Cambridge surveillance technology sets trap to catch wildlife poachers
Cambridge Design Partnership has unveiled surveillance technology to help detect and snare illegal poachers of endangered animal species.
CDP’s ‘Instant Detect 2.0’ system is a satellite connected camera and sensor system that can be deployed in the most remote and inaccessible locations to provide sensor alerts and images in near real-time.
It will bolster the work of park rangers protecting endangered animals such as gorillas, elephants, tigers and rhinos against the illegal wildlife trade, as well as enhancing the efforts of conservationists worldwide monitoring various species.
Prototypes of the device were showcased by CDP design engineer Tom Brittain at the Illegal Wildlife Trade Conference: London 2018, a major international event held by the UK Government at Battersea Evolution.
Brittain said: “The detectors of Instant Detect 2.0 can pick up any movement but can be set specifically to be triggered by human activity. Instant Detect 2.0 will send alerts straight to wildlife rangers. It can even take high-quality photographs of the poachers which can be used in prosecutions against them.”
According to Save The Rhino, more than 7,000 African rhinos have been lost to poaching in the past 10 years. The United Nations calculates that 100 elephants are slaughtered every day in Africa for the illegal ivory trade.
The device is being created in partnership with the Zoological Society of London (ZSL), based at London Zoo. “This technology is very much designed by conservationists, for conservationists,” says Brittain.
“We are very excited to be part of a project that will potentially save thousands of rare and endangered animals in the wild.”
Conservationist Sam Seccombe is the field specialist at ZSL who has been working with CDP on the project. He explains how the technology will combat poaching.
“When a poacher is detected by the system a threat alert is pushed to the wildlife rangers in under five minutes. Knowing where the poacher is allows the rangers to mount an appropriate response and stop the poachers before it is too late.”
The team will shortly be travelling to Tsavo West national park in Kenya to test and trial the new equipment in the field.
Brittain says: “What is special about Instant Detect 2.0 in comparison with other motion-triggered cameras is the fact that it sends its data securely via satellite at low cost, which can be picked up worldwide within minutes.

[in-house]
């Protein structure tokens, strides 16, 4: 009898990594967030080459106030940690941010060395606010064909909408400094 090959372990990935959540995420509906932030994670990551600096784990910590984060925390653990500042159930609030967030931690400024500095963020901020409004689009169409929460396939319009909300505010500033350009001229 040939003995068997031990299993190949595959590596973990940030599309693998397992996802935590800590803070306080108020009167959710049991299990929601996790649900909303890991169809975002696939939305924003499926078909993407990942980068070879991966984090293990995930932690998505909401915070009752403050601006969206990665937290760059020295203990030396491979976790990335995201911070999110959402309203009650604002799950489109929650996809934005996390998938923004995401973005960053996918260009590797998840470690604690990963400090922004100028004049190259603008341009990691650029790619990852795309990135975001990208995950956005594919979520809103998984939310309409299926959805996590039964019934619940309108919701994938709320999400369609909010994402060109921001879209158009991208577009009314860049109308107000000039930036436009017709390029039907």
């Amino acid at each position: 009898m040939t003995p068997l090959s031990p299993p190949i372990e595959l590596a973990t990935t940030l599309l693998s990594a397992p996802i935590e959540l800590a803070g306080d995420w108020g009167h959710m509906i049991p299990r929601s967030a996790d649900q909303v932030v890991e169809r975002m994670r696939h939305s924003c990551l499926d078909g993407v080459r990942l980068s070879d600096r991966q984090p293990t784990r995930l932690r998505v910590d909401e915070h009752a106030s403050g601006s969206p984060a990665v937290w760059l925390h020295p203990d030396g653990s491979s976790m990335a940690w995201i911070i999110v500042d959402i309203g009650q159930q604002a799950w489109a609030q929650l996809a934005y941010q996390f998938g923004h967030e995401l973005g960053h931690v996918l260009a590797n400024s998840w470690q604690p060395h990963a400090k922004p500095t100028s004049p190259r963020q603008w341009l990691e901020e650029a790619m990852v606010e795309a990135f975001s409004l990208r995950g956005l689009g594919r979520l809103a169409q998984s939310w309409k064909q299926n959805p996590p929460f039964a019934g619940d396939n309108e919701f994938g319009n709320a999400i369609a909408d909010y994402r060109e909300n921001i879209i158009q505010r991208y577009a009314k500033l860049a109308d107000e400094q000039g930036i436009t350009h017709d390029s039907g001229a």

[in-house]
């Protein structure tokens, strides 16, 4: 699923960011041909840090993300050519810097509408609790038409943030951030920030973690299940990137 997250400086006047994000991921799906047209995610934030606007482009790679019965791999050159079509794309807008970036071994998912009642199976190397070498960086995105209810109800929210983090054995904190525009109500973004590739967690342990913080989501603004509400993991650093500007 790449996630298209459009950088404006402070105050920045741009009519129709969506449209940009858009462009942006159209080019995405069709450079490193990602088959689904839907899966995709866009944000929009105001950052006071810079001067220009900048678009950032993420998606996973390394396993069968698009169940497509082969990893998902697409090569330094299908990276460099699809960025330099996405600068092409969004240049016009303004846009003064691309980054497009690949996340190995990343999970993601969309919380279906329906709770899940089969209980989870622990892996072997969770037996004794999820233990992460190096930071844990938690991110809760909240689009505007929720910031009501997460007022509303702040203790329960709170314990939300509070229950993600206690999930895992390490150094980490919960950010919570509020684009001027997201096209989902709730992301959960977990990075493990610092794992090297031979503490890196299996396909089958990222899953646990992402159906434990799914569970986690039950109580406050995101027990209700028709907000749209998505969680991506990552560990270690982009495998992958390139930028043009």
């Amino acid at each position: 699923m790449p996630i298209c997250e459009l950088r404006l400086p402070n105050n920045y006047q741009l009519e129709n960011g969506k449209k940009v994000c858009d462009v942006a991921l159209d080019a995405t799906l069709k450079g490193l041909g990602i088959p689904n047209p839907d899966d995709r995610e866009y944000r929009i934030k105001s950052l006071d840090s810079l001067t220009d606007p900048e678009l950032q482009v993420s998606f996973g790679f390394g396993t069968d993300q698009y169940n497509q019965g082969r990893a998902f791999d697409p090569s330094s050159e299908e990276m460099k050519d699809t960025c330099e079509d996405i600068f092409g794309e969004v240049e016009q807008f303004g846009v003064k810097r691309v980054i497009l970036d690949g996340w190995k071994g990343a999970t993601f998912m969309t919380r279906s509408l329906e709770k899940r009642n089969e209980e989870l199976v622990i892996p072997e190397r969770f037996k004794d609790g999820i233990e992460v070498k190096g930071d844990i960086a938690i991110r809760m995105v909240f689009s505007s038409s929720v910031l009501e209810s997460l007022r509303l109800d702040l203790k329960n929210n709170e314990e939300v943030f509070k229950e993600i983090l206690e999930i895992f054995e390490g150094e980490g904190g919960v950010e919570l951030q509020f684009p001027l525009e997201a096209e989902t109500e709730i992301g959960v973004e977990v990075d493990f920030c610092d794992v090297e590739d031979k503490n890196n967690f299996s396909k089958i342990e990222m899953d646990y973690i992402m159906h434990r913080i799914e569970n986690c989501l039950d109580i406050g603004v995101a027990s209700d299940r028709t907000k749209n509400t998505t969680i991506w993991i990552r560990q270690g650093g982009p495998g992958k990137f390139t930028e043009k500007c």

“Cameras can be placed up to two kilometres from the Instant Detect 2.0 base station and sensors can be as far as 10 kilometres from the base. The data is then transmitted globally via the Iridium satellite network, which offers the most reliable global coverage.
“An early version has already been used to watch penguins in the Antarctic. It can be used for anything from tracking down rare animals such as snow leopards to gathering information from remote parts of the Amazonian rain forest.
“Here at CDP we are designing the kit to be small enough to be portable in a rucksack. The batteries will last for months and all the equipment has to be robust enough to withstand jungle humidity, freezing temperatures of Antarctica and extreme desert heat.”
Importantly, the kit will also send alerts to users if the battery is running low, a device has been tampered with, or if maintenance is needed. This will be a huge help to conservationists, says Sam Seccombe.
“There can be nothing more disheartening for a conservationist than to wait for a number of months to collect their camera trap images to find that, on day two of the deployment, an elephant has smeared dirt on the camera lens and they have collected a thousand images of mud.
“This solution allows conservationists to plan better, be more efficient and only trek deep into the field to their equipment when absolutely necessary.”
Britain said: “When a conservation project is looking at spending, say £10,000, on a helicopter ride into a remote area to set up monitoring equipment the kit has absolutely got to work.
“Instant Detect 2.0 will carry on transmitting data for months and that data can be picked up and analysed almost straight away. Plans already in the pipeline include elephant protection in Kenya, monitoring mountain lions near San Francisco and even tracking glacial retreat. It’s very versatile.”